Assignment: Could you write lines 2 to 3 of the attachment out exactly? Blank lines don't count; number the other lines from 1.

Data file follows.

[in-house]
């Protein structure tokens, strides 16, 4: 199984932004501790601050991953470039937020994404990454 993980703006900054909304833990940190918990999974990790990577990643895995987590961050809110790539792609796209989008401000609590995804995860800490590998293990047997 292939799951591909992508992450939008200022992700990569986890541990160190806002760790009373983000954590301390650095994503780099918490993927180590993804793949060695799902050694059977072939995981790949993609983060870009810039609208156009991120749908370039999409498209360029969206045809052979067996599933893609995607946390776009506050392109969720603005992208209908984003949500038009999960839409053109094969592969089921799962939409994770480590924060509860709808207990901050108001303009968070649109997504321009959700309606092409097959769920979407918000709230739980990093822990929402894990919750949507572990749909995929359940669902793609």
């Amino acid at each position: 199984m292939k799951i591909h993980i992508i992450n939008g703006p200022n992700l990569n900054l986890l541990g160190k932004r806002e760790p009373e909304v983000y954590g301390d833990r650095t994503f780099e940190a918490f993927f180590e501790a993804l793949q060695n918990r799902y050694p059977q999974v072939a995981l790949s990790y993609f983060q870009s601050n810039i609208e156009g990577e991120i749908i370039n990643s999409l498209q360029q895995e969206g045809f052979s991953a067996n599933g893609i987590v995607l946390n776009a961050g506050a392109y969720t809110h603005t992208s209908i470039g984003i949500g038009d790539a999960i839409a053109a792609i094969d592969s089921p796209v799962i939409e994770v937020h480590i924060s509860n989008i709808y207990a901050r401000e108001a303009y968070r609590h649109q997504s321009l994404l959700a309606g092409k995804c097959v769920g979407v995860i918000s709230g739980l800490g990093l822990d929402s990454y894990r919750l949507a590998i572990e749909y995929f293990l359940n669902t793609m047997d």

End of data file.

């Protein structure tokens, strides 16, 4: 199984932004501790601050991953470039937020994404990454 993980703006900054909304833990940190918990999974990790990577990643895995987590961050809110790539792609796209989008401000609590995804995860800490590998293990047997 292939799951591909992508992450939008200022992700990569986890541990160190806002760790009373983000954590301390650095994503780099918490993927180590993804793949060695799902050694059977072939995981790949993609983060870009810039609208156009991120749908370039999409498209360029969206045809052979067996599933893609995607946390776009506050392109969720603005992208209908984003949500038009999960839409053109094969592969089921799962939409994770480590924060509860709808207990901050108001303009968070649109997504321009959700309606092409097959769920979407918000709230739980990093822990929402894990919750949507572990749909995929359940669902793609």
């Amino acid at each position: 199984m292939k799951i591909h993980i992508i992450n939008g703006p200022n992700l990569n900054l986890l541990g160190k932004r806002e760790p009373e909304v983000y954590g301390d833990r650095t994503f780099e940190a918490f993927f180590e501790a993804l793949q060695n918990r799902y050694p059977q999974v072939a995981l790949s990790y993609f983060q870009s601050n810039i609208e156009g990577e991120i749908i370039n990643s999409l498209q360029q895995e969206g045809f052979s991953a067996n599933g893609i987590v995607l946390n776009a961050g506050a392109y969720t809110h603005t992208s209908i470039g984003i949500g038009d790539a999960i839409a053109a792609i094969d592969s089921p796209v799962i939409e994770v937020h480590i924060s509860n989008i709808y207990a901050r401000e108001a303009y968070r609590h649109q997504s321009l994404l959700a309606g092409k995804c097959v769920g979407v995860i918000s709230g739980l800490g990093l822990d929402s990454y894990r919750l949507a590998i572990e749909y995929f293990l359940n669902t793609m047997d």